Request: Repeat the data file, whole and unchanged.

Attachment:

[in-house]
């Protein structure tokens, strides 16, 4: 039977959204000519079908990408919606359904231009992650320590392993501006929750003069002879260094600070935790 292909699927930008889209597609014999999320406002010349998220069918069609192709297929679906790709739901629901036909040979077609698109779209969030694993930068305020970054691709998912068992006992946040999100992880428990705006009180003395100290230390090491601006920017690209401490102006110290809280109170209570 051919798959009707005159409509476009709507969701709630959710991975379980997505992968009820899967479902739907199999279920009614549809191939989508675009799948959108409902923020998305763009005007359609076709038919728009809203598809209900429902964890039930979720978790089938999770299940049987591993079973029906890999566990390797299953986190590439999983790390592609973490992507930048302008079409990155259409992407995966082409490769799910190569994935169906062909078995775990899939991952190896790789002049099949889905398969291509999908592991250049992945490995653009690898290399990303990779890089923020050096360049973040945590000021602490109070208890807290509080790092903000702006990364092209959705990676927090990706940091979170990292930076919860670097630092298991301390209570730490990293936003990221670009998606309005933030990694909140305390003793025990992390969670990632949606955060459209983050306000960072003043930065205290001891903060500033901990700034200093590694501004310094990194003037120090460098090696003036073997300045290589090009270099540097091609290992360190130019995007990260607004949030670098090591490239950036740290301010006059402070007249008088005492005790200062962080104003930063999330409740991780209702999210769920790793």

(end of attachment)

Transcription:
[in-house]
């Protein structure tokens, strides 16, 4: 039977959204000519079908990408919606359904231009992650320590392993501006929750003069002879260094600070935790 292909699927930008889209597609014999999320406002010349998220069918069609192709297929679906790709739901629901036909040979077609698109779209969030694993930068305020970054691709998912068992006992946040999100992880428990705006009180003395100290230390090491601006920017690209401490102006110290809280109170209570 051919798959009707005159409509476009709507969701709630959710991975379980997505992968009820899967479902739907199999279920009614549809191939989508675009799948959108409902923020998305763009005007359609076709038919728009809203598809209900429902964890039930979720978790089938999770299940049987591993079973029906890999566990390797299953986190590439999983790390592609973490992507930048302008079409990155259409992407995966082409490769799910190569994935169906062909078995775990899939991952190896790789002049099949889905398969291509999908592991250049992945490995653009690898290399990303990779890089923020050096360049973040945590000021602490109070208890807290509080790092903000702006990364092209959705990676927090990706940091979170990292930076919860670097630092298991301390209570730490990293936003990221670009998606309005933030990694909140305390003793025990992390969670990632949606955060459209983050306000960072003043930065205290001891903060500033901990700034200093590694501004310094990194003037120090460098090696003036073997300045290589090009270099540097091609290992360190130019995007990260607004949030670098090591490239950036740290301010006059402070007249008088005492005790200062962080104003930063999330409740991780209702999210769920790793």